November 22, 2019

November 13 to 20 was Transgender Awareness Week, and the Transgender Day of Remembrance (TDOR) finished it off. The purpose of the day is specifically to honor trans victims of violence. In 2014, 55 percent of all murdered LGBTQ+ people were trans women, and most of those were women of color. Specifically, Black transgender women have a murder rate that is 7.5 times the national average.

Here’s another way to put it: if all of America had the same murder rate as that of Black trans women, 120,000 people would be murdered every year, rather than the actual 15,700.

In 2019 alone, official numbers say that 311 trans people have been killed so far. To reiterate, this DOES NOT account for all of those victims whose bodies were not found, whose murders were not reported as hate crimes, who were just ignored.

It also does not account for victims of the extreme emotional and physical violence that often targets trans people, and is the reason that the trans attempted suicide rate of 40% is nine times the national average.

This week doesn’t just have to be about the most extreme and violent form of intolerance; trans people can feel it anywhere, including in queer spaces that should be welcoming to them. Gay people are just as capable of being transphobic as straight people. Relegating people to their anatomy often comes up in gay spaces, even when no one is specifically talking about sex.

There’s an obsession with justifying how one might love trans people and have close trans friends, but clarifying that they just couldn’t bring themselves to have sex with a trans person. Here is something Leo, a transgender male student at Berkeley High School (BHS) wrote, about his experience as someone who falls into both the bisexual and the gender queer categories:

This last week was trans visibility week. And I felt very visible. My skin is opaque and I wear clothes that fit. People I know nod their heads when they see me. But there’s something about the community of queerness that makes me feel decidedly invisible. Why do I feel excluded from queer places? I am queer, my relationship is queer.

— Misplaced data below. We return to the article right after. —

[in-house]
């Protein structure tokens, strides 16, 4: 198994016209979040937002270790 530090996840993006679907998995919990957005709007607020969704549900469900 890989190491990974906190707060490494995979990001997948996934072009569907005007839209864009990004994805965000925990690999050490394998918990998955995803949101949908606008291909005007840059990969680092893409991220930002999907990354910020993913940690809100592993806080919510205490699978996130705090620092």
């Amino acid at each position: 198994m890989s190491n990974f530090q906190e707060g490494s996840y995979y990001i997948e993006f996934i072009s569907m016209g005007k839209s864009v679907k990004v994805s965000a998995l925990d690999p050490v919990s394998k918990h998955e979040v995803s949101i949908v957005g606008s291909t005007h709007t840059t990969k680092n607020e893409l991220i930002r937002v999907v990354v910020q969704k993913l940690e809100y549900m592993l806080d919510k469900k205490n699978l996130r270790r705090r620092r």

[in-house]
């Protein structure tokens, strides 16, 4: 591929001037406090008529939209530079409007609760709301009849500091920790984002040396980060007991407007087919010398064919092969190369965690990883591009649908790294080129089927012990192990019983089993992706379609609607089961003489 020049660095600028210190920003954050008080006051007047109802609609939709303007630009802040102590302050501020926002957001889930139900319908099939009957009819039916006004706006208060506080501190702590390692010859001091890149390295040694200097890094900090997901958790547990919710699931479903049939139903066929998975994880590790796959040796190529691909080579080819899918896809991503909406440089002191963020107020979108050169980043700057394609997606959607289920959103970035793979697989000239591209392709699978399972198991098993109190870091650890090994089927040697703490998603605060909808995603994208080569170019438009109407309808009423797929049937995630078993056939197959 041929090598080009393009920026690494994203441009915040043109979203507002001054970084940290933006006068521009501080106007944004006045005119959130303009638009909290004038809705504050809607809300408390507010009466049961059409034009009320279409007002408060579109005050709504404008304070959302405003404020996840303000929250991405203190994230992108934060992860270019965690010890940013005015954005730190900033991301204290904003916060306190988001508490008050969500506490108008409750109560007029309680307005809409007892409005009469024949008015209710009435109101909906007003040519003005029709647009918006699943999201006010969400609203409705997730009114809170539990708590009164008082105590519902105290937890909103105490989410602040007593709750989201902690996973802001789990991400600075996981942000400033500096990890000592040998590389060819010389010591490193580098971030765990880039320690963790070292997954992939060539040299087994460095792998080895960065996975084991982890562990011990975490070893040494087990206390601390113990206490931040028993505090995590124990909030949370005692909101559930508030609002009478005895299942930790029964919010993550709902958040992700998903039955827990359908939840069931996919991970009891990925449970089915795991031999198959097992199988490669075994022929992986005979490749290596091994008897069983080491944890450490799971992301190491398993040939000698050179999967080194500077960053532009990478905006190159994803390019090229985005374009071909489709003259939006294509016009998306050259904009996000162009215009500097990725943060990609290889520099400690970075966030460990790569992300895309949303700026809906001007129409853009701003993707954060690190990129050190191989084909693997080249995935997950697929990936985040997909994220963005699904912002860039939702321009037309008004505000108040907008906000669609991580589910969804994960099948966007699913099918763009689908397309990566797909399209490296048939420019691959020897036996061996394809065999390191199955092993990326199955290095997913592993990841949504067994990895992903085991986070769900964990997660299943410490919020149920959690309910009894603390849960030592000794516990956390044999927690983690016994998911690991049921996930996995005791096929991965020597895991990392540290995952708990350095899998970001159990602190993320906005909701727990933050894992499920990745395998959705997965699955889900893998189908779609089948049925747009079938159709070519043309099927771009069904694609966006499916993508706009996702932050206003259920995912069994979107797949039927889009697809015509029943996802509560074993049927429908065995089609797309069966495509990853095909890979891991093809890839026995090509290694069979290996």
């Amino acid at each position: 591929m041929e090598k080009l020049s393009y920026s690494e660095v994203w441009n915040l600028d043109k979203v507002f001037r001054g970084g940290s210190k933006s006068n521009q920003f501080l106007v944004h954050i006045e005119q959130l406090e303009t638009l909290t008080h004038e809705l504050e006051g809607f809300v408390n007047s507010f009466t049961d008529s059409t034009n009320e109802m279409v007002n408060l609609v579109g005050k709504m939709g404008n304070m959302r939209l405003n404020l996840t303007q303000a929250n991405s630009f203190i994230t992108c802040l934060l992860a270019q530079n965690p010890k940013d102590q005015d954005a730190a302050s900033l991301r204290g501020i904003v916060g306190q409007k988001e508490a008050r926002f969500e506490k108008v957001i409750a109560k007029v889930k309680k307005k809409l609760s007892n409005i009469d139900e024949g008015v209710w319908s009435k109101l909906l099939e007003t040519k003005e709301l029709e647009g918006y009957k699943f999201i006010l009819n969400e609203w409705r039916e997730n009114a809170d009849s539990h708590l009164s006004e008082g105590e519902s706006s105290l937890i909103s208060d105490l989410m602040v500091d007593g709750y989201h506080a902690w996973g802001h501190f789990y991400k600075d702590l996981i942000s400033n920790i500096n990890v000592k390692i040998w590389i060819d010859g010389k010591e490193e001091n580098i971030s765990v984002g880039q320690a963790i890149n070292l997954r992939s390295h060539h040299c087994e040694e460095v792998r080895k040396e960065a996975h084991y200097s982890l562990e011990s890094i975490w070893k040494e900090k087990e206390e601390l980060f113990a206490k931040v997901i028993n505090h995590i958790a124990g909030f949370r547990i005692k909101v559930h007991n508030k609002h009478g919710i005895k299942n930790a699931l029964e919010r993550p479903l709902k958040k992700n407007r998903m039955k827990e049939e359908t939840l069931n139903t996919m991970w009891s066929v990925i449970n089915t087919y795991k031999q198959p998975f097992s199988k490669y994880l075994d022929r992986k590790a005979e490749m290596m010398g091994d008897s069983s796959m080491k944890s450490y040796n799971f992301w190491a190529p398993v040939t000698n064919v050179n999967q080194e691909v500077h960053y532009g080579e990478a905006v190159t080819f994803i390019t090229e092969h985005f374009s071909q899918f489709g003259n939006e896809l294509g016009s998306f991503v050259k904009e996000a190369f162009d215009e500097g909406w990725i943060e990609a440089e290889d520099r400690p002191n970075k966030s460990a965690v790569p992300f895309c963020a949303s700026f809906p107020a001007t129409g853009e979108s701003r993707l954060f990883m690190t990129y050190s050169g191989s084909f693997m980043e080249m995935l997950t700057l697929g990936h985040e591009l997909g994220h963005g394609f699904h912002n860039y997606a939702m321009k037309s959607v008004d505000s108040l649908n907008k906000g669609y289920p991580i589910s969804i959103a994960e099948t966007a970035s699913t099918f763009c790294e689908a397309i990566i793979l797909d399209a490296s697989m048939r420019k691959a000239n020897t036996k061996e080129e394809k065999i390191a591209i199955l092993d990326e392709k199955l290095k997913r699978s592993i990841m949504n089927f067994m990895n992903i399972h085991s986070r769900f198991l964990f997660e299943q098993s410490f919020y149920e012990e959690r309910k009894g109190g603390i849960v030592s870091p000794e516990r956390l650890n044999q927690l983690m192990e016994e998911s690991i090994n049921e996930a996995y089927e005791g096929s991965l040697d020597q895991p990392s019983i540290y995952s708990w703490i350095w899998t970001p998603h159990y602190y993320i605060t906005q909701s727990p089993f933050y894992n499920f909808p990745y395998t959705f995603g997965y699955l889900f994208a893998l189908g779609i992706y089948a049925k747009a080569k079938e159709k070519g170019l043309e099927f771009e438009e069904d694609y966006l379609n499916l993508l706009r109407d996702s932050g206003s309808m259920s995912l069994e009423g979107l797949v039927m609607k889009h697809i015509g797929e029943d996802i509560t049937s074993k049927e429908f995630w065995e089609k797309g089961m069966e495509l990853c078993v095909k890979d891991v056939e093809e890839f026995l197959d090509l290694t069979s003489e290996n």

The argument becomes less about me and more about if someone wants to date me. I, a trans man, should not be included in queer male spaces. Because this hypothetical gay man doesn’t want to date me. “If trans men are allowed in our boys club then we have to date them, and I don’t want to date them, so you’re not allowed in our clubhouse.” The sign above the door now reads, “No girls or trans men allowed.”

These arguments fail to account for one fact. I don’t want to date you either, gay man. I don’t want to make you date me. I don’t want to date anyone who doesn’t want to date me. What I want is to not feel like in order to be included in queer male spaces, I must hide the journey it took me to get here. Which is what I do. I bend over backwards to keep the queer men from knowing, because I have worked really hard to have the privilege to hide it. I am not visible to them.

See the trans people in your life.

We provide the opportunity to comment in order to foster a healthy debating environment and reserve the right to reject comments that stray away from that objective. Read our full policy →